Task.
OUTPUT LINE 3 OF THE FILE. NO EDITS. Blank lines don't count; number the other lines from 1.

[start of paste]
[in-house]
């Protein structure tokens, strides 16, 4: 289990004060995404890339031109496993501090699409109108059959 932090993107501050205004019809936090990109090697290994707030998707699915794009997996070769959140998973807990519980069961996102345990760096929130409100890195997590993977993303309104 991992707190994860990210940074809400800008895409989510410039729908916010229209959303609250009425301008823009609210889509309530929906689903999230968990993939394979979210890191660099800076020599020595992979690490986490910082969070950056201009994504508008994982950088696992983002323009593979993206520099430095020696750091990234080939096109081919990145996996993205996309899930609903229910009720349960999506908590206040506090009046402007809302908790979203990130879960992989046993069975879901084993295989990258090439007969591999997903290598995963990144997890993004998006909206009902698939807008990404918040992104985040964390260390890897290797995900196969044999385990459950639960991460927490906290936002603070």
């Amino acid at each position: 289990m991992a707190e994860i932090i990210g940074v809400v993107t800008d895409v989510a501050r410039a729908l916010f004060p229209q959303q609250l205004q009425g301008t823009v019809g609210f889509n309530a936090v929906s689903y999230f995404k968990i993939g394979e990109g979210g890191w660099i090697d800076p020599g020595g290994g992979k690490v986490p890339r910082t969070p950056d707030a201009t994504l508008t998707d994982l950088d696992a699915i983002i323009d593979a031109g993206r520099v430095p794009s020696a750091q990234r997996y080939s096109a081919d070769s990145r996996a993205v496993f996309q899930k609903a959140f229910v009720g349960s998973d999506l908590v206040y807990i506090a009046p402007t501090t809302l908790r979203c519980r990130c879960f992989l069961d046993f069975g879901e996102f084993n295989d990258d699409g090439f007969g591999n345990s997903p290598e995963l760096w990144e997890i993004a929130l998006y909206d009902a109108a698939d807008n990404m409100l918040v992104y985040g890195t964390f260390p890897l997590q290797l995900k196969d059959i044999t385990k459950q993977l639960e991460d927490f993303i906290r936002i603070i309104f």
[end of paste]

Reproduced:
């Amino acid at each position: 289990m991992a707190e994860i932090i990210g940074v809400v993107t800008d895409v989510a501050r410039a729908l916010f004060p229209q959303q609250l205004q009425g301008t823009v019809g609210f889509n309530a936090v929906s689903y999230f995404k968990i993939g394979e990109g979210g890191w660099i090697d800076p020599g020595g290994g992979k690490v986490p890339r910082t969070p950056d707030a201009t994504l508008t998707d994982l950088d696992a699915i983002i323009d593979a031109g993206r520099v430095p794009s020696a750091q990234r997996y080939s096109a081919d070769s990145r996996a993205v496993f996309q899930k609903a959140f229910v009720g349960s998973d999506l908590v206040y807990i506090a009046p402007t501090t809302l908790r979203c519980r990130c879960f992989l069961d046993f069975g879901e996102f084993n295989d990258d699409g090439f007969g591999n345990s997903p290598e995963l760096w990144e997890i993004a929130l998006y909206d009902a109108a698939d807008n990404m409100l918040v992104y985040g890195t964390f260390p890897l997590q290797l995900k196969d059959i044999t385990k459950q993977l639960e991460d927490f993303i906290r936002i603070i309104f």